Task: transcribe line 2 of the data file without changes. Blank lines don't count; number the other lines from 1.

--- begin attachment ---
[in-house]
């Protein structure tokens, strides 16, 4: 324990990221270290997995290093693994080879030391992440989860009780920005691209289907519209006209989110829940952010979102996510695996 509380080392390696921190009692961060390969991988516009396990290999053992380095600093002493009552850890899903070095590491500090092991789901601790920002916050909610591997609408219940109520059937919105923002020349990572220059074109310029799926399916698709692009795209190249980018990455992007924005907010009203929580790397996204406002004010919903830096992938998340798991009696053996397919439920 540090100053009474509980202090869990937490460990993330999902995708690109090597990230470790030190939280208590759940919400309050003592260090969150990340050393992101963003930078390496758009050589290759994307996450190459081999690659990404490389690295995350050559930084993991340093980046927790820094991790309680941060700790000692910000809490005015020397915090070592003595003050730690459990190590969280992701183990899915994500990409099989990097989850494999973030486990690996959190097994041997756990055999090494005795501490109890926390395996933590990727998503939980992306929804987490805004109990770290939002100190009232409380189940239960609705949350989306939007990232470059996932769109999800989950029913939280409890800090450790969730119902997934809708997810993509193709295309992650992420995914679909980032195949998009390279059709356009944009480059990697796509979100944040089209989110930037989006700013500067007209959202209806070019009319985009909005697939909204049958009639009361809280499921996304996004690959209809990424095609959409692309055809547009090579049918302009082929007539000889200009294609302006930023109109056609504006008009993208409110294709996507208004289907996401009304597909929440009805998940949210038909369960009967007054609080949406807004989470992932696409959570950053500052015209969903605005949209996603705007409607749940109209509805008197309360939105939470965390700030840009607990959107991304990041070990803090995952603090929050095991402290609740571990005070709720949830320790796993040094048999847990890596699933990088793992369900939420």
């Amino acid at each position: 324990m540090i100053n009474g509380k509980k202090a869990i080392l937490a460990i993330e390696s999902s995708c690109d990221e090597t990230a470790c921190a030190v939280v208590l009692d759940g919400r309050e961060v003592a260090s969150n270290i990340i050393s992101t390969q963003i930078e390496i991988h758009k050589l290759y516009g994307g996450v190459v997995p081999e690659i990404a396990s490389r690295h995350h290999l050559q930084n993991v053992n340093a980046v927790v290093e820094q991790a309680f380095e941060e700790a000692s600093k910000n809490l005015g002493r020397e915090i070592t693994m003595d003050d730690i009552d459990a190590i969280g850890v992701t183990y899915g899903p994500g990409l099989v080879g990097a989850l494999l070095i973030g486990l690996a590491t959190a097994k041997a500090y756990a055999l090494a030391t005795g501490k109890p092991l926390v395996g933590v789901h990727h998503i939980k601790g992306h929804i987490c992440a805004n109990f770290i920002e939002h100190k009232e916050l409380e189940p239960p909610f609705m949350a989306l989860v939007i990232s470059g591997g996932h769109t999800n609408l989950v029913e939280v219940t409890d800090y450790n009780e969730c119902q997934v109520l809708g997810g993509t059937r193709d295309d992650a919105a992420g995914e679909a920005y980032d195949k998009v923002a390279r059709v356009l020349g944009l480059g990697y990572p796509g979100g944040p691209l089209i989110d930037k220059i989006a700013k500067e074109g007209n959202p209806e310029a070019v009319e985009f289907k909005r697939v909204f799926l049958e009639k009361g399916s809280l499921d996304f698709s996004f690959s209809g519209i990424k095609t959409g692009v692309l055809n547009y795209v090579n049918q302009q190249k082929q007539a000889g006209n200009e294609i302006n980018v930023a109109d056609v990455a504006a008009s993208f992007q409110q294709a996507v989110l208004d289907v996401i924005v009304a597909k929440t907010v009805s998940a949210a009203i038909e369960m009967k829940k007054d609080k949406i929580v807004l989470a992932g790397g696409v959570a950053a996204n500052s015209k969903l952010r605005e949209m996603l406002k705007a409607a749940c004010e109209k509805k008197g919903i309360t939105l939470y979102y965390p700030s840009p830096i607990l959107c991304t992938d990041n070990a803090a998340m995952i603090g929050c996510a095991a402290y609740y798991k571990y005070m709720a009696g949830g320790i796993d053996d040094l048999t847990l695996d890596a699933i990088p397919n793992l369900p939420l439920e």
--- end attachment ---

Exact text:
């Protein structure tokens, strides 16, 4: 324990990221270290997995290093693994080879030391992440989860009780920005691209289907519209006209989110829940952010979102996510695996 509380080392390696921190009692961060390969991988516009396990290999053992380095600093002493009552850890899903070095590491500090092991789901601790920002916050909610591997609408219940109520059937919105923002020349990572220059074109310029799926399916698709692009795209190249980018990455992007924005907010009203929580790397996204406002004010919903830096992938998340798991009696053996397919439920 540090100053009474509980202090869990937490460990993330999902995708690109090597990230470790030190939280208590759940919400309050003592260090969150990340050393992101963003930078390496758009050589290759994307996450190459081999690659990404490389690295995350050559930084993991340093980046927790820094991790309680941060700790000692910000809490005015020397915090070592003595003050730690459990190590969280992701183990899915994500990409099989990097989850494999973030486990690996959190097994041997756990055999090494005795501490109890926390395996933590990727998503939980992306929804987490805004109990770290939002100190009232409380189940239960609705949350989306939007990232470059996932769109999800989950029913939280409890800090450790969730119902997934809708997810993509193709295309992650992420995914679909980032195949998009390279059709356009944009480059990697796509979100944040089209989110930037989006700013500067007209959202209806070019009319985009909005697939909204049958009639009361809280499921996304996004690959209809990424095609959409692309055809547009090579049918302009082929007539000889200009294609302006930023109109056609504006008009993208409110294709996507208004289907996401009304597909929440009805998940949210038909369960009967007054609080949406807004989470992932696409959570950053500052015209969903605005949209996603705007409607749940109209509805008197309360939105939470965390700030840009607990959107991304990041070990803090995952603090929050095991402290609740571990005070709720949830320790796993040094048999847990890596699933990088793992369900939420």